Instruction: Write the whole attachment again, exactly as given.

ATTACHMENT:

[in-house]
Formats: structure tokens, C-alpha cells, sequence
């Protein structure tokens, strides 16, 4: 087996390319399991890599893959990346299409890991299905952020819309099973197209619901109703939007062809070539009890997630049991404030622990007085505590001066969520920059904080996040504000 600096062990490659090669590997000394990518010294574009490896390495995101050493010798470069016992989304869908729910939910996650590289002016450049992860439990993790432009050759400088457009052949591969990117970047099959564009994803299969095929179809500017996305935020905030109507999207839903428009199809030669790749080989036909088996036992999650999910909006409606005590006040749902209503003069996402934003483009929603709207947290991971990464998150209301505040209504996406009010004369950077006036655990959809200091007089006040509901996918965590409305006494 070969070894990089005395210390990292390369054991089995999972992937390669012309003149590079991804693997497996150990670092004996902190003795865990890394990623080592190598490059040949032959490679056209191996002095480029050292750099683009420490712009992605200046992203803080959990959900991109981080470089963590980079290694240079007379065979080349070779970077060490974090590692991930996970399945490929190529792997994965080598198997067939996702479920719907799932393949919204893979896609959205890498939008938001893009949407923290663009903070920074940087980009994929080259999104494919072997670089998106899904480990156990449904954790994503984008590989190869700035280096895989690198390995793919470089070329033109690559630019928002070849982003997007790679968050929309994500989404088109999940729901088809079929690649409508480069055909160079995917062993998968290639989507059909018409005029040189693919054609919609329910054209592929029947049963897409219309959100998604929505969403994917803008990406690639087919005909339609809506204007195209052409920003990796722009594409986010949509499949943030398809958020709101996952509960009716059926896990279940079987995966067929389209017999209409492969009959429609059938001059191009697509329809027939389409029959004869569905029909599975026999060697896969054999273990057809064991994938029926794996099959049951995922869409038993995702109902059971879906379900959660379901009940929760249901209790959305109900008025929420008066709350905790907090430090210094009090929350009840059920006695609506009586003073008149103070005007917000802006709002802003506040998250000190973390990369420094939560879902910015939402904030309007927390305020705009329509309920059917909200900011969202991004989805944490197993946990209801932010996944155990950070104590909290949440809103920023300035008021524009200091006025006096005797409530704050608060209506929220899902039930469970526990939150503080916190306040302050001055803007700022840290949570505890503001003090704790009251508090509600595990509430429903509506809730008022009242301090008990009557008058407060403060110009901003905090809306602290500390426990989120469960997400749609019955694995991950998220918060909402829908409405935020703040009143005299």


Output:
[in-house]
Formats: structure tokens, C-alpha cells, sequence
């Protein structure tokens, strides 16, 4: 087996390319399991890599893959990346299409890991299905952020819309099973197209619901109703939007062809070539009890997630049991404030622990007085505590001066969520920059904080996040504000 600096062990490659090669590997000394990518010294574009490896390495995101050493010798470069016992989304869908729910939910996650590289002016450049992860439990993790432009050759400088457009052949591969990117970047099959564009994803299969095929179809500017996305935020905030109507999207839903428009199809030669790749080989036909088996036992999650999910909006409606005590006040749902209503003069996402934003483009929603709207947290991971990464998150209301505040209504996406009010004369950077006036655990959809200091007089006040509901996918965590409305006494 070969070894990089005395210390990292390369054991089995999972992937390669012309003149590079991804693997497996150990670092004996902190003795865990890394990623080592190598490059040949032959490679056209191996002095480029050292750099683009420490712009992605200046992203803080959990959900991109981080470089963590980079290694240079007379065979080349070779970077060490974090590692991930996970399945490929190529792997994965080598198997067939996702479920719907799932393949919204893979896609959205890498939008938001893009949407923290663009903070920074940087980009994929080259999104494919072997670089998106899904480990156990449904954790994503984008590989190869700035280096895989690198390995793919470089070329033109690559630019928002070849982003997007790679968050929309994500989404088109999940729901088809079929690649409508480069055909160079995917062993998968290639989507059909018409005029040189693919054609919609329910054209592929029947049963897409219309959100998604929505969403994917803008990406690639087919005909339609809506204007195209052409920003990796722009594409986010949509499949943030398809958020709101996952509960009716059926896990279940079987995966067929389209017999209409492969009959429609059938001059191009697509329809027939389409029959004869569905029909599975026999060697896969054999273990057809064991994938029926794996099959049951995922869409038993995702109902059971879906379900959660379901009940929760249901209790959305109900008025929420008066709350905790907090430090210094009090929350009840059920006695609506009586003073008149103070005007917000802006709002802003506040998250000190973390990369420094939560879902910015939402904030309007927390305020705009329509309920059917909200900011969202991004989805944490197993946990209801932010996944155990950070104590909290949440809103920023300035008021524009200091006025006096005797409530704050608060209506929220899902039930469970526990939150503080916190306040302050001055803007700022840290949570505890503001003090704790009251508090509600595990509430429903509506809730008022009242301090008990009557008058407060403060110009901003905090809306602290500390426990989120469960997400749609019955694995991950998220918060909402829908409405935020703040009143005299």